The documentary tries to solve the mysterious death of Dag Hammarskjöld. As the investigation closes in, the film discovers a crime far worse than killing 'The Secretary-General Of The United Nations'.
In 1961, United Nations secretary-general Dag Hammarskjöld’s plane mysteriously crashed, killing Hammarskjöld and most of the crew. With the case still unsolved 50-plus years later, the film leads us down an investigative rabbit hole to unearth the truth. Scores of false starts, dead ends, and elusive interviews later, the film begins to sniff out something more monumental than anything we initially imagined. In a signature agitprop style, the documentary challenges the very nature of truth by performing the role of truth seeker. As the film uncovers a critical secret that could send shockwaves around the world, we realize that sometimes absurdity and irony are the emboldening ingredients needed to confront what’s truly sinister.
When the film opens it's around midnight on September 18th, 1961, a small plane flying over a remote part of 'Central Africa'. Suddenly the lights at a nearby airfield go out and we hear the sound of another plane. Then something sounding like gunfire breaks out and Hammarskjöld's plane crashes, killing all 16 people on board, including 'The 'U.N. Secretary-General' who's en route to negotiations for a cease-fire in the ongoing 'Congo Crisis'. The accident is officially blamed on pilot error, however rumors have persisted for decades that it's a well-planned assassination. The wreckage is buried a few days after the crash. Convinces that it's nearby, the jaunty pair outfit themselves with shovels, a metal detector and pith helmets and set off to find it. It's supposedly a remnant of Hammarskjöld's plane, found at the crash site. It's apparently unremarkable, but there's one thing that seemed unusual; a series of perfectly round, irregularly spaced holes. Could they be bullet holes? But just as the search seems promising, local authorities abruptly withdraw permission to dig. But who wants Hammarskjöld dead, and why? What possibly go wrong there? What's the meaning of the mysterious playing card found intact on Hammarskjöld's partially scorched body? Why's an unassuming young marine biologist murdered? What did witnesses see in the sky that night? Could it all be an elaborate hoax perpetrated by an eccentric, highly skilled propagandist?
The story begins to gain momentum with the discovery of a secretive figure named Keith Maxwell, who styled himself 'Commodore Of SAIMR'. Dressing exclusively in crisp naval whites or, for special occasions, the brass-buttoned uniform, cutlass and three-corner hat of an '18th-Century' admiral, Maxwell sometimes claimed to be a doctor and ran medical clinics throughout poor black areas in African offering low-cost health care and vaccinations. Could he be the key to unlocking all of 'SAIMR's Secrets'? Now deceased, Maxwell left behind a half-finished, somewhat fictionalized memoir called 'The Story Of My Life' that seemed too improbable to be true. 'SAIMR' is the successor to a 184-year-old organization started by British mariners. Maxwell was a stocky middle-aged man with tousled hair, tinted aviator glasses and a blank expression. A retired doctor whom Maxwell tried unsuccessfully to recruit remembers him as a flamboyant but harmless member of a group dedicated to finding sunken treasure. Maxwell was some kind of demonic clown, a kook. He had the resources to use violence and to supply weapons. He was financed and directed by 'MI6, British Intelligence'.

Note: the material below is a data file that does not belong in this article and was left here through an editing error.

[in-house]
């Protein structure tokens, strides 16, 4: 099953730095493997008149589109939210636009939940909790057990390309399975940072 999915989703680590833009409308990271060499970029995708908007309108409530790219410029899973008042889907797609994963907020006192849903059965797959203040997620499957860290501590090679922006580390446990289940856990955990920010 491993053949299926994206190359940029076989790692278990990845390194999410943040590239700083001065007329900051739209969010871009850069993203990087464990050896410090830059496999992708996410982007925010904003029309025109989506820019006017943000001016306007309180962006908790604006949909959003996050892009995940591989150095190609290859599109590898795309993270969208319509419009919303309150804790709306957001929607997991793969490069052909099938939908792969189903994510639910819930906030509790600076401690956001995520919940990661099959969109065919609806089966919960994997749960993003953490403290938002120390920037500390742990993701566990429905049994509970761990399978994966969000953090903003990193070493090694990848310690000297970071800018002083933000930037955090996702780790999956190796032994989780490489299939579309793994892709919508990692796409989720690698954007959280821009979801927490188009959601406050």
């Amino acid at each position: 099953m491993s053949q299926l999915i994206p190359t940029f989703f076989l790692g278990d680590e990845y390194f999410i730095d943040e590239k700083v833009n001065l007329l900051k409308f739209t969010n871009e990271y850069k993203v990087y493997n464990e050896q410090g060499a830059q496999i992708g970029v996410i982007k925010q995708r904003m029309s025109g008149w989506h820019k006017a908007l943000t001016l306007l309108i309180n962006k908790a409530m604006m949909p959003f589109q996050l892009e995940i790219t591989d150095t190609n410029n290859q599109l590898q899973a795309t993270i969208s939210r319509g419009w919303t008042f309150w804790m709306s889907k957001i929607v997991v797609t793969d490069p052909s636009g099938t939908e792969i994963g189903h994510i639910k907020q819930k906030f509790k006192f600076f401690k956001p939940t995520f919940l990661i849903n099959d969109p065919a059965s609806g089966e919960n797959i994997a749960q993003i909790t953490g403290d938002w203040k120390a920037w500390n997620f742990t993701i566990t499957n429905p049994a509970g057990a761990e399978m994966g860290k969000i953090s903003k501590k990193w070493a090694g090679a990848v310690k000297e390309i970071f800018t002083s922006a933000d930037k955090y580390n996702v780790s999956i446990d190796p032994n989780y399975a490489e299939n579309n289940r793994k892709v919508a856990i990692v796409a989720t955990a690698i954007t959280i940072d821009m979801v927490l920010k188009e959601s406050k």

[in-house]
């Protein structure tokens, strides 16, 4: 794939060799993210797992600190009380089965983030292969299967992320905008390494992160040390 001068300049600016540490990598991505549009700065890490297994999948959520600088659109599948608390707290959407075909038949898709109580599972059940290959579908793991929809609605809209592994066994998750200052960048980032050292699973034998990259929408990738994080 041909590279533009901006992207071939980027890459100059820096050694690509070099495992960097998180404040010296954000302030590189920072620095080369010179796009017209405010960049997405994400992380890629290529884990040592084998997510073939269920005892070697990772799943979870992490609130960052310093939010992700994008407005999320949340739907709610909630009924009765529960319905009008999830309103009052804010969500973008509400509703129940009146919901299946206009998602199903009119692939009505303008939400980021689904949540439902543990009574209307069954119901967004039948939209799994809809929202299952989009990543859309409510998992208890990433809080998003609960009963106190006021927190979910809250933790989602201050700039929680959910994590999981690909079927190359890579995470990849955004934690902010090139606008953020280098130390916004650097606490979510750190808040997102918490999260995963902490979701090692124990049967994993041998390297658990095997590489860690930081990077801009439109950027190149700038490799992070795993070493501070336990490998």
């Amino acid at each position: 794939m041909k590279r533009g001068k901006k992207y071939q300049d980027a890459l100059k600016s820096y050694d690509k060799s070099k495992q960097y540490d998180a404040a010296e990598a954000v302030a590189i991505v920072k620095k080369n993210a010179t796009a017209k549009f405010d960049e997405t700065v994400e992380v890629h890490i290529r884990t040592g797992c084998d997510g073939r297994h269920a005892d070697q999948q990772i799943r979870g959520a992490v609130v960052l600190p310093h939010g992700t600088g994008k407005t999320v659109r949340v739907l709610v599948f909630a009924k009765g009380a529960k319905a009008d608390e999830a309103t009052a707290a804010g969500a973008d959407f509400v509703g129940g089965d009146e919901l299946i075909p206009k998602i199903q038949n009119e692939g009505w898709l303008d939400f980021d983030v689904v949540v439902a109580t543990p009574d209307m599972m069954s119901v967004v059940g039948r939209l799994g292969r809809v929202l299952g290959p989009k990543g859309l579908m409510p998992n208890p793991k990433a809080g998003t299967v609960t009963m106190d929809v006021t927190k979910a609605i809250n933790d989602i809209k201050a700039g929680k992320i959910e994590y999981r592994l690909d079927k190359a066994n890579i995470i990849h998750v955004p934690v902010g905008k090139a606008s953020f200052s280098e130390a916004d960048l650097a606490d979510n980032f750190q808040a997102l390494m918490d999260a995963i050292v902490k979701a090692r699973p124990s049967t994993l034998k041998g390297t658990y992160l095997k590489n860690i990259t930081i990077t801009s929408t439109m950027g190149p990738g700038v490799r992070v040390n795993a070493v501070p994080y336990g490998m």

The slow, steady crescendo comes to an abrupt climax when a man named Alexander Jones provides by far the film's most compelling testimony. Jones not only admits to being an 'Ex-SAIMR' operative, he's eager to share what he knows. Jones verifies the names of 'SAIMR' members and allows himself to be taped making incendiary allegations, describing the organization's mission as overthrowing governments and taking over countries. Murder and mayhem are a means to eradicate black Africans and maintain white rule, he claims. The group is so secretive that the 5,000 or more members are unlikely to even know of each other. Jones describes Maxwell as a very dangerous man, someone exquisitely manipulative, charismatic and dedicated to eliminating black Africans through non-militaristic means. In the late 1990s, he claims, Maxwell's clinics are a cover for his most sinister plan, infecting black Africans with 'HIV' using contaminated vaccines. Black people have got no rights, they need medical treatment. There's a white philanthropist coming in and saying, 'you know, I'll open up these clinics and I'll treat you'. The more pieces of the puzzle the film fits together, the more clear it becomes just how many more are missing.